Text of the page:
Anyhow... it took me about one week to completely give up on BASICA and QuickBasic. From then on, it was Turbo Pascal and then Delphi (and, much later on, Hejlsberg's other language, C#; I've never particularly liked C, C++, or Java).

My 1983 IBM PC now sits on a dignified table in the living room and has Turbo Pascal 3.0 installed on it. In honor of Turbo Pascal's anniversary, I'm going to go in there this weekend and compile "Hello, world." I have an economist friend who still uses Turbo Pascal 3.0 as a calculator; he finds it more worthwhile to memorize algorithms in Pascal than to memorize key sequences for idiosyncratic pocket calculators!

[ David I. note - if you have Turbo Pascal version 1.0 stories to share, send them to This email address is being protected from spambots. You need JavaScript enabled to view it. and I will post some of them during this 25th anniversary month. Native code compiler Turbo Pascal lives on in Delphi 2009 - if you haven't tried it yet, get the trial download at ]

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David Intersimone (known to many as David I.) is a passionate and innovative software industry veteran-often referred to as a developer icon-who extols and educates the world on Embarcadero developer tools. He shares his visions as an active member of the industry speaking circuit and is tapped as an expert source by the media. He is a long-standing champion of architects, developers and database professionals and works to ensure that their needs are folded into Embarcadero's strategic product plans. David holds a bachelor's degree in computer science from California Polytechnic State University at San Luis Obispo, California.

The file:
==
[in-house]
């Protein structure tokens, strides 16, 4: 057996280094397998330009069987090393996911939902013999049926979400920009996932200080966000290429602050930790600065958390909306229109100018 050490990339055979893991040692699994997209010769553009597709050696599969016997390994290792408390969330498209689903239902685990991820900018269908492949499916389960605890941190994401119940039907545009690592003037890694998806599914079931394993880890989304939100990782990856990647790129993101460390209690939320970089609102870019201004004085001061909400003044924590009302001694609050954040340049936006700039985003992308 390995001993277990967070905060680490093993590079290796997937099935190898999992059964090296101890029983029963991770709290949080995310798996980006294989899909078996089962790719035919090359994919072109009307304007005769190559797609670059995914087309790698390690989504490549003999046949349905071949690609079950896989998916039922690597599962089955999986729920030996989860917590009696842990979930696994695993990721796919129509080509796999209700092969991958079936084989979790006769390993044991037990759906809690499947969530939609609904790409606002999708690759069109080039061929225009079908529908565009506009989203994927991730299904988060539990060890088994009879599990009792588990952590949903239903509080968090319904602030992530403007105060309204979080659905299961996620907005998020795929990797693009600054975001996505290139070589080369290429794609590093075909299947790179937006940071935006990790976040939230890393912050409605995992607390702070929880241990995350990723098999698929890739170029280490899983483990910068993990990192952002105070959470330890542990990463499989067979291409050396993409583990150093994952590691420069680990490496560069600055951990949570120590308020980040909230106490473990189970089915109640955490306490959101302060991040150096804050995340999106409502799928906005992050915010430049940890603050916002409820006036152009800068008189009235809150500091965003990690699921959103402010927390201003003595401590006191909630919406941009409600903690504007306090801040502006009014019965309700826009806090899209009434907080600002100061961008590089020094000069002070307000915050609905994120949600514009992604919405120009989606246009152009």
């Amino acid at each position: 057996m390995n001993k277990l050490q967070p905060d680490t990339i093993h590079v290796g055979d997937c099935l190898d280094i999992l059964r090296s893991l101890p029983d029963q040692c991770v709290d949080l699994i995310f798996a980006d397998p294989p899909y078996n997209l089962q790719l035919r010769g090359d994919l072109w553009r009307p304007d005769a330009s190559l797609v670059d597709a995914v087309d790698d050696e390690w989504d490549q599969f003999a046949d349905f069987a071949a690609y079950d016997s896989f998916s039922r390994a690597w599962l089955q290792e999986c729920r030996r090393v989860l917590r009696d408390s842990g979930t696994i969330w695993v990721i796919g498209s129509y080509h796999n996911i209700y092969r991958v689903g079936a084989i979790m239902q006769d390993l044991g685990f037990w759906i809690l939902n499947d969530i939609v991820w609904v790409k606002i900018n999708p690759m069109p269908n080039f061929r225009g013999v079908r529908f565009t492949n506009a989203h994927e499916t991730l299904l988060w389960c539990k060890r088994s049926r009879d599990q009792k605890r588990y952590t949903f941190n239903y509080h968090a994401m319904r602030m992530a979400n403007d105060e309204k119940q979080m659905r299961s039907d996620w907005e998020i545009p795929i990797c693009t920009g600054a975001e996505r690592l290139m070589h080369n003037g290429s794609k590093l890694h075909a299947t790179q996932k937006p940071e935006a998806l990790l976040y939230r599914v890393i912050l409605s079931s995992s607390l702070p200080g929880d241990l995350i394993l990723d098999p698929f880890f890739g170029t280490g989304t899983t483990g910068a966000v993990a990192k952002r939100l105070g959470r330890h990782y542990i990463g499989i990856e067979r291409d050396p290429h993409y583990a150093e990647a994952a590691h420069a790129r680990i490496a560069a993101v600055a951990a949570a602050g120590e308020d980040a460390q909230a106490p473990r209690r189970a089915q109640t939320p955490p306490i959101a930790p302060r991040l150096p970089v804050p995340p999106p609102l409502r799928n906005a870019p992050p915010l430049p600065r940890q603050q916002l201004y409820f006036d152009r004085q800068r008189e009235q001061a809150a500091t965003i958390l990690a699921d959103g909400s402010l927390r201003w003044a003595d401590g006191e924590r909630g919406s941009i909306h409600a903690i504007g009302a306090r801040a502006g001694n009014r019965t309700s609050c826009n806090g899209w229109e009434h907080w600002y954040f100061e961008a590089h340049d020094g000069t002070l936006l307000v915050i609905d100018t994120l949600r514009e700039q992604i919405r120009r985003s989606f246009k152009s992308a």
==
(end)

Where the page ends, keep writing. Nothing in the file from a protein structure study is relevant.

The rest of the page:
• Guest
    Olaf Monien Sunday, 9 November 2008

    Maybe it should be mentioned again, that TurboPascal 1.0, 3.0 and 5.5 is available for free in CodeGears museum:

    The system requirements could be hard to fulfill though:
    # 5 1/4" floppy disk for CP/M and PC DOS based systems
    # 8" floppy disk for CP/M based systems

    I still have a 3.5" floppy drive somewhere in a box, but I doubt I have anything larger in my archive :)

  • Guest
    David Heffernan Sunday, 9 November 2008

    Seems somewhat odd to like C# but not Java. Perhaps he means that he doesn't like the Java runtime/libraries as opposed to the language 'cos there isn't much difference between C# and Java languages.

  • Guest
    creaothceann Sunday, 9 November 2008

    > the ability to say "and then" and "or else" for sequential evaluation of Boolean operators

    I'm not sure I understand this correctly. Can't the "sequential evaluation of Boolean operators" be done like this:

    if (condition1) then if (condition2) then ...

  • Guest
    Michael Covington Tuesday, 11 November 2008

    Olaf: As you no doubt know, DOS Turbo Pascal will still run in a command box under Windows, though it doesn't handle long filenames...

    David H.: Yes, it's the Java runtime and interaction with the OS that I'm not so fond of... Java seems to be usable everywhere and at home nowhere. C# is tightly integrated into the Windows GUI.

    creaothceann: (Is your name Welsh?) Right, you can do that. I just thought "and then" and "or else" were clever syntactic sugar.